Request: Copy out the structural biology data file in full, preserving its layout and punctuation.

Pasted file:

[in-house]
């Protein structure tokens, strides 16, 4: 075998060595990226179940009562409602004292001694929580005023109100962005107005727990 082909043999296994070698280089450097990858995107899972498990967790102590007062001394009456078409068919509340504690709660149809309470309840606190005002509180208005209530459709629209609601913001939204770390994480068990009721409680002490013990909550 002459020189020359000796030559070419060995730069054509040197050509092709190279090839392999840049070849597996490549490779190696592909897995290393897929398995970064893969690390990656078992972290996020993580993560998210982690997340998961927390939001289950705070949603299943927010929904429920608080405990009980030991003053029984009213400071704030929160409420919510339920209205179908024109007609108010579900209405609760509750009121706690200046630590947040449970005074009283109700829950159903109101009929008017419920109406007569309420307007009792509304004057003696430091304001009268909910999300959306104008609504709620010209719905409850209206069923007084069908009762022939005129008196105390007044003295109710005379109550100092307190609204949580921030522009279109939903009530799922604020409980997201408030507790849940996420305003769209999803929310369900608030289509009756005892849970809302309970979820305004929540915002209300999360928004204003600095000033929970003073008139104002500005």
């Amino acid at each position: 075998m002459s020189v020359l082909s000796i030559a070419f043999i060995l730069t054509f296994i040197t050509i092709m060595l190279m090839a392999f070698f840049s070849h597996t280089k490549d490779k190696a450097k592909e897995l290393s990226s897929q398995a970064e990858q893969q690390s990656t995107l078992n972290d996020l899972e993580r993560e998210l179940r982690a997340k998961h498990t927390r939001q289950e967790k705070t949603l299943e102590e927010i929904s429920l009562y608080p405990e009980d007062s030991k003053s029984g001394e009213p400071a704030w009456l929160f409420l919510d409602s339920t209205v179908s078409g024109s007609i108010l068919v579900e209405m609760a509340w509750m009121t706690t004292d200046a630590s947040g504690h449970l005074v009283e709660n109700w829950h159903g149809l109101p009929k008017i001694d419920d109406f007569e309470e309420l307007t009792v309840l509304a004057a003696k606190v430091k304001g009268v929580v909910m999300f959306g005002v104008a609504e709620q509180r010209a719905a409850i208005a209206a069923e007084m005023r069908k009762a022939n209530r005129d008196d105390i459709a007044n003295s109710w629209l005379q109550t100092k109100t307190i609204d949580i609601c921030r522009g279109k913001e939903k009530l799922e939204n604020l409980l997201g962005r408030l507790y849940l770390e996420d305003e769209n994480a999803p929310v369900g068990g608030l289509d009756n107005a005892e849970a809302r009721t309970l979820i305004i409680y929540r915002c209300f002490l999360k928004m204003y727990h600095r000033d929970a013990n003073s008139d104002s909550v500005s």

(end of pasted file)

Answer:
[in-house]
């Protein structure tokens, strides 16, 4: 075998060595990226179940009562409602004292001694929580005023109100962005107005727990 082909043999296994070698280089450097990858995107899972498990967790102590007062001394009456078409068919509340504690709660149809309470309840606190005002509180208005209530459709629209609601913001939204770390994480068990009721409680002490013990909550 002459020189020359000796030559070419060995730069054509040197050509092709190279090839392999840049070849597996490549490779190696592909897995290393897929398995970064893969690390990656078992972290996020993580993560998210982690997340998961927390939001289950705070949603299943927010929904429920608080405990009980030991003053029984009213400071704030929160409420919510339920209205179908024109007609108010579900209405609760509750009121706690200046630590947040449970005074009283109700829950159903109101009929008017419920109406007569309420307007009792509304004057003696430091304001009268909910999300959306104008609504709620010209719905409850209206069923007084069908009762022939005129008196105390007044003295109710005379109550100092307190609204949580921030522009279109939903009530799922604020409980997201408030507790849940996420305003769209999803929310369900608030289509009756005892849970809302309970979820305004929540915002209300999360928004204003600095000033929970003073008139104002500005």
């Amino acid at each position: 075998m002459s020189v020359l082909s000796i030559a070419f043999i060995l730069t054509f296994i040197t050509i092709m060595l190279m090839a392999f070698f840049s070849h597996t280089k490549d490779k190696a450097k592909e897995l290393s990226s897929q398995a970064e990858q893969q690390s990656t995107l078992n972290d996020l899972e993580r993560e998210l179940r982690a997340k998961h498990t927390r939001q289950e967790k705070t949603l299943e102590e927010i929904s429920l009562y608080p405990e009980d007062s030991k003053s029984g001394e009213p400071a704030w009456l929160f409420l919510d409602s339920t209205v179908s078409g024109s007609i108010l068919v579900e209405m609760a509340w509750m009121t706690t004292d200046a630590s947040g504690h449970l005074v009283e709660n109700w829950h159903g149809l109101p009929k008017i001694d419920d109406f007569e309470e309420l307007t009792v309840l509304a004057a003696k606190v430091k304001g009268v929580v909910m999300f959306g005002v104008a609504e709620q509180r010209a719905a409850i208005a209206a069923e007084m005023r069908k009762a022939n209530r005129d008196d105390i459709a007044n003295s109710w629209l005379q109550t100092k109100t307190i609204d949580i609601c921030r522009g279109k913001e939903k009530l799922e939204n604020l409980l997201g962005r408030l507790y849940l770390e996420d305003e769209n994480a999803p929310v369900g068990g608030l289509d009756n107005a005892e849970a809302r009721t309970l979820i305004i409680y929540r915002c209300f002490l999360k928004m204003y727990h600095r000033d929970a013990n003073s008139d104002s909550v500005s």